Gray tries to allay concerns on schools

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By Bill Turque
Washington Post Staff Writer
Wednesday, October 27, 2010

They are men of the same age, and they share the last name. But until they met for the first time earlier this month, that was about all C. Boyden Gray and Vincent C. Gray, both 67, had in common.

But on a Sunday evening at his Georgetown home, the patrician Republican and former White House counsel introduced the Democrat and presumptive mayor-elect from Ward 7 as "my cousin Vinny" to a gathering of education philanthropists and reform advocates over cocktails and hors d'oeuvres.

It was a light moment in the midst of a serious outreach effort engineered by the Gray campaign.

The objective was to reassure the influential network of private foundations - which have poured an estimated $20 million into D.C public schools over the past four years - that Vincent C. Gray is serious about sustaining the reforms launched by outgoing Chancellor Michelle A. Rhee. With the city facing a budget shortfall that could reach $400 million by 2012, he has a major stake in convincing private donors that the District remains an important investment.

Gray's efforts so far have won him the benefit of the doubt from donors leery of his campaign's heavy support from teachers unions and other interests opposed to Rhee. Gray allayed some of the concerns with his decision to ask Mayor Adrian M. Fenty to name Rhee's deputy, Kaya Henderson, as interim chancellor, a decision several donors urged Gray to make.

"My sense is that people are going to give him time to demonstrate that he is going to maintain the momentum and direction," said Michael Lomax, president and chief executive of the United Negro College Fund, who attended the meeting at C. Boyden Gray's home.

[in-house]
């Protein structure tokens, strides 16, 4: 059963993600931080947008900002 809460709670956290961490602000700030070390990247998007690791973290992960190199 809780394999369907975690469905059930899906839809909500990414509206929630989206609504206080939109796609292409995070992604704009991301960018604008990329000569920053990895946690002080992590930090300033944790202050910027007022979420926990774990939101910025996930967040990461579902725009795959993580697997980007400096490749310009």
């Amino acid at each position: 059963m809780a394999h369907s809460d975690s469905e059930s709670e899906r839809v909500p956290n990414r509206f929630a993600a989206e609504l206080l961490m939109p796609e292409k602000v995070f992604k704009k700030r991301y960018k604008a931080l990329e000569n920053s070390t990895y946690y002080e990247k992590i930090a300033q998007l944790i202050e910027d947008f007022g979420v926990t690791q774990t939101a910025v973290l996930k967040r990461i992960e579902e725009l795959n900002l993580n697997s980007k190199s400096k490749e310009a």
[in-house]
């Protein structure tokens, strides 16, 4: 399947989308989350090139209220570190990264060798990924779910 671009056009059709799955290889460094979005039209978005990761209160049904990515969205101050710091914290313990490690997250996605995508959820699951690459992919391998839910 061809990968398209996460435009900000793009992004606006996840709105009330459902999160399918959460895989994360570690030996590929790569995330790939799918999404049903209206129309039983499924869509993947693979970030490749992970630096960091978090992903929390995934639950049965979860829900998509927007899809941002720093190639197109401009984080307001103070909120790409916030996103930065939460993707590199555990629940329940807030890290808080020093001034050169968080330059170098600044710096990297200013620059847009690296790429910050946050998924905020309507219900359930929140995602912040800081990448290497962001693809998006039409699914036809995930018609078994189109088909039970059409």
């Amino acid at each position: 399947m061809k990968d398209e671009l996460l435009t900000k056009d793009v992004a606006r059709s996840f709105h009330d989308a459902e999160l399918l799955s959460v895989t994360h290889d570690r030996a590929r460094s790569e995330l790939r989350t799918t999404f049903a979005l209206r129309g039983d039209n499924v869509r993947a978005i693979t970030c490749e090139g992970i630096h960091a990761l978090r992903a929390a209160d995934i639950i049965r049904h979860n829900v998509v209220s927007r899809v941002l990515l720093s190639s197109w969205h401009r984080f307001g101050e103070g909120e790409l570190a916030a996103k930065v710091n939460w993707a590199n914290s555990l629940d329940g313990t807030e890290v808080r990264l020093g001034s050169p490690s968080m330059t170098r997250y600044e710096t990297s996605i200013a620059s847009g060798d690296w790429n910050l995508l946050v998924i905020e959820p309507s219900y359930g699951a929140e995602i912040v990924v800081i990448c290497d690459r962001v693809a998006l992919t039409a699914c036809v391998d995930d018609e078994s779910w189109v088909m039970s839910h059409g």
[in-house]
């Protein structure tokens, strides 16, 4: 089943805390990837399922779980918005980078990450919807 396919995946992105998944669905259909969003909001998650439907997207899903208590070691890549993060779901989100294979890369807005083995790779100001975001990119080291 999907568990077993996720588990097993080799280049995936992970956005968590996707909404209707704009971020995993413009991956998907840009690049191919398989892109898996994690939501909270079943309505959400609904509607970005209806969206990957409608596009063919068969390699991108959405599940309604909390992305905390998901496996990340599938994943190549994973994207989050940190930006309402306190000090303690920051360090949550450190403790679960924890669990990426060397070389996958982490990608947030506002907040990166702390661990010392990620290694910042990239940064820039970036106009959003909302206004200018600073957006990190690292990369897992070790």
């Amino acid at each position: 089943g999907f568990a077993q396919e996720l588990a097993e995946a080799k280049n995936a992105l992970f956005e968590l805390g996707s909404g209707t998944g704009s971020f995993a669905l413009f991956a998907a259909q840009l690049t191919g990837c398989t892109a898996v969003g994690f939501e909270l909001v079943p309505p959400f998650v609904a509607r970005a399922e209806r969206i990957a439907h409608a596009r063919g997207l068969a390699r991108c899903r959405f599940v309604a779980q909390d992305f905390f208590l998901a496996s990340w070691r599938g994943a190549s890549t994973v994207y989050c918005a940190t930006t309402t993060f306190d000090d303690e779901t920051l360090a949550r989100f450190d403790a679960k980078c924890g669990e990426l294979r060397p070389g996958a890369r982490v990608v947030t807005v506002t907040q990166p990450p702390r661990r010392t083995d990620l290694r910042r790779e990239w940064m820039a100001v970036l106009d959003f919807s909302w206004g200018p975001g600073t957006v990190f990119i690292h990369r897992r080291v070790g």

Rhee was a rock star in the philanthropic sector, with people excited by her willingness to challenge the influence of teachers' unions and link teacher pay to the academic progress of students. A group of national philanthropists, including the Walton Family Foundation and the Eli and Edythe Broad Foundation, pledged $64.5 million over the next several years to underwrite salary increases and performance-pay provisions in the hard-fought contract Rhee signed with the Washington Teachers' Union last spring. The Bill & Melinda Gates Foundation has invested an unspecified amount in an online professional development platform for teachers, customized to their individual needs.

Washington-based Fight for Children, founded by philanthropist Joseph E. Robert Jr., contributed to the $4 million start-up costs for IMPACT, an evaluation system that uses standardized test scores as part of its assessment for some teachers and can trigger dismissals for those with low scores.

But Gray's defeat of Fenty in last month's Democratic primary sent tremors through the donor community because of his union support and his clashes with Rhee over her headstrong leadership style that he thought excluded important community voices.

When Rhee declared a day after the election that Fenty's defeat was "devastating" for the city, making her resignation a near-certainty, there were "people who had the impression that the sky was falling," said Joshua Kern, executive director of Thurgood Marshall Academy, a public charter high school in Ward 8, and a key education adviser to Gray.

Reaching out to funders

Last spring's controversy over financing of the teachers' contract showed that private money does not come to public coffers without strings.

Under terms of the grants financing the contract, the foundations have the right to reconsider their commitments if there is a change in the school system leadership that materially changes the direction of reform efforts.


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